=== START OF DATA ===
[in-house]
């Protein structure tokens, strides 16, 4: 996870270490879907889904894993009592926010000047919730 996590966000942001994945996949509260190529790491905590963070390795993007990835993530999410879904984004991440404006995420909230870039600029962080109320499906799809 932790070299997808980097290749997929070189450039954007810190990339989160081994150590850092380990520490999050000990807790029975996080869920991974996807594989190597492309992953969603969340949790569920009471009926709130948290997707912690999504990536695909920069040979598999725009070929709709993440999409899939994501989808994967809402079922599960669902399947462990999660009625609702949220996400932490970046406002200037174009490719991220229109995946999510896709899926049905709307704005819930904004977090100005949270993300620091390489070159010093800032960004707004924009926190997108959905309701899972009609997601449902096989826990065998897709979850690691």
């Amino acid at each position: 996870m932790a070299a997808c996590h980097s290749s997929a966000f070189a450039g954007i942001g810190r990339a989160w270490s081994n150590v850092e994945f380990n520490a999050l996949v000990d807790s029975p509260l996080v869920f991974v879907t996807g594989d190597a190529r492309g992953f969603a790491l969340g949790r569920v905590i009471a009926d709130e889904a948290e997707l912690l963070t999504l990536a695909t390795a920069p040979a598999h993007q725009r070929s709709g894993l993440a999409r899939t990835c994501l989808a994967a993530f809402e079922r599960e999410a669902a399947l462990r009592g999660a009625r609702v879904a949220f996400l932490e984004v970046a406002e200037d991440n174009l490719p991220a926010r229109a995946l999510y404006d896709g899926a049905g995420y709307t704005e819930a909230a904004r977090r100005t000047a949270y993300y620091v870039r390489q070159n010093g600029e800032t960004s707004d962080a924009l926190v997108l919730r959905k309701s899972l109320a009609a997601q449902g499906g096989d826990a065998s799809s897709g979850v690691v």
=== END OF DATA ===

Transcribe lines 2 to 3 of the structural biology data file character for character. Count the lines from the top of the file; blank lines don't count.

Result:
């Protein structure tokens, strides 16, 4: 996870270490879907889904894993009592926010000047919730 996590966000942001994945996949509260190529790491905590963070390795993007990835993530999410879904984004991440404006995420909230870039600029962080109320499906799809 932790070299997808980097290749997929070189450039954007810190990339989160081994150590850092380990520490999050000990807790029975996080869920991974996807594989190597492309992953969603969340949790569920009471009926709130948290997707912690999504990536695909920069040979598999725009070929709709993440999409899939994501989808994967809402079922599960669902399947462990999660009625609702949220996400932490970046406002200037174009490719991220229109995946999510896709899926049905709307704005819930904004977090100005949270993300620091390489070159010093800032960004707004924009926190997108959905309701899972009609997601449902096989826990065998897709979850690691």
């Amino acid at each position: 996870m932790a070299a997808c996590h980097s290749s997929a966000f070189a450039g954007i942001g810190r990339a989160w270490s081994n150590v850092e994945f380990n520490a999050l996949v000990d807790s029975p509260l996080v869920f991974v879907t996807g594989d190597a190529r492309g992953f969603a790491l969340g949790r569920v905590i009471a009926d709130e889904a948290e997707l912690l963070t999504l990536a695909t390795a920069p040979a598999h993007q725009r070929s709709g894993l993440a999409r899939t990835c994501l989808a994967a993530f809402e079922r599960e999410a669902a399947l462990r009592g999660a009625r609702v879904a949220f996400l932490e984004v970046a406002e200037d991440n174009l490719p991220a926010r229109a995946l999510y404006d896709g899926a049905g995420y709307t704005e819930a909230a904004r977090r100005t000047a949270y993300y620091v870039r390489q070159n010093g600029e800032t960004s707004d962080a924009l926190v997108l919730r959905k309701s899972l109320a009609a997601q449902g499906g096989d826990a065998s799809s897709g979850v690691v």